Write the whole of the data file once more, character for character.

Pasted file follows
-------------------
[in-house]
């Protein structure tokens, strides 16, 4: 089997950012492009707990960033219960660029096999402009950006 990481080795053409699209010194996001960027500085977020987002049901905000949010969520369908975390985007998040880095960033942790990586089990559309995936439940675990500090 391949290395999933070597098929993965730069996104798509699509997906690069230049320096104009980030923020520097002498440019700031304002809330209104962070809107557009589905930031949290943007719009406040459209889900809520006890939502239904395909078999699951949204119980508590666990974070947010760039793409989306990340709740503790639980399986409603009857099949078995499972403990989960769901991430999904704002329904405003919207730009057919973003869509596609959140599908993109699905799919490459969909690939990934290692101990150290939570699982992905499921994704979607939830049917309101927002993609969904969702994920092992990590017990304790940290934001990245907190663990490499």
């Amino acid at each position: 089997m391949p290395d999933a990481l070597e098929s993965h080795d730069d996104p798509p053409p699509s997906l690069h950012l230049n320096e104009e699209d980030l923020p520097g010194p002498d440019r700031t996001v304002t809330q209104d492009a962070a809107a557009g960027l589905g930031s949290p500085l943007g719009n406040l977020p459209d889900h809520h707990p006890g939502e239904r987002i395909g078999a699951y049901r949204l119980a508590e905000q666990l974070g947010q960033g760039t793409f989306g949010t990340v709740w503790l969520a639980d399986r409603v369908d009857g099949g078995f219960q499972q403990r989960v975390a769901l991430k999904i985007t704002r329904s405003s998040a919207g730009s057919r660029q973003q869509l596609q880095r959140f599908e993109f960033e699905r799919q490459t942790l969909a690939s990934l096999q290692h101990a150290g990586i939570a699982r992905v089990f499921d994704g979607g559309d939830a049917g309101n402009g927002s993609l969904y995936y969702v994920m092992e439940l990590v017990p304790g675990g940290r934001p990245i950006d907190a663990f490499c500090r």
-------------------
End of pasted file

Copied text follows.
[in-house]
């Protein structure tokens, strides 16, 4: 089997950012492009707990960033219960660029096999402009950006 990481080795053409699209010194996001960027500085977020987002049901905000949010969520369908975390985007998040880095960033942790990586089990559309995936439940675990500090 391949290395999933070597098929993965730069996104798509699509997906690069230049320096104009980030923020520097002498440019700031304002809330209104962070809107557009589905930031949290943007719009406040459209889900809520006890939502239904395909078999699951949204119980508590666990974070947010760039793409989306990340709740503790639980399986409603009857099949078995499972403990989960769901991430999904704002329904405003919207730009057919973003869509596609959140599908993109699905799919490459969909690939990934290692101990150290939570699982992905499921994704979607939830049917309101927002993609969904969702994920092992990590017990304790940290934001990245907190663990490499």
């Amino acid at each position: 089997m391949p290395d999933a990481l070597e098929s993965h080795d730069d996104p798509p053409p699509s997906l690069h950012l230049n320096e104009e699209d980030l923020p520097g010194p002498d440019r700031t996001v304002t809330q209104d492009a962070a809107a557009g960027l589905g930031s949290p500085l943007g719009n406040l977020p459209d889900h809520h707990p006890g939502e239904r987002i395909g078999a699951y049901r949204l119980a508590e905000q666990l974070g947010q960033g760039t793409f989306g949010t990340v709740w503790l969520a639980d399986r409603v369908d009857g099949g078995f219960q499972q403990r989960v975390a769901l991430k999904i985007t704002r329904s405003s998040a919207g730009s057919r660029q973003q869509l596609q880095r959140f599908e993109f960033e699905r799919q490459t942790l969909a690939s990934l096999q290692h101990a150290g990586i939570a699982r992905v089990f499921d994704g979607g559309d939830a049917g309101n402009g927002s993609l969904y995936y969702v994920m092992e439940l990590v017990p304790g675990g940290r934001p990245i950006d907190a663990f490499c500090r």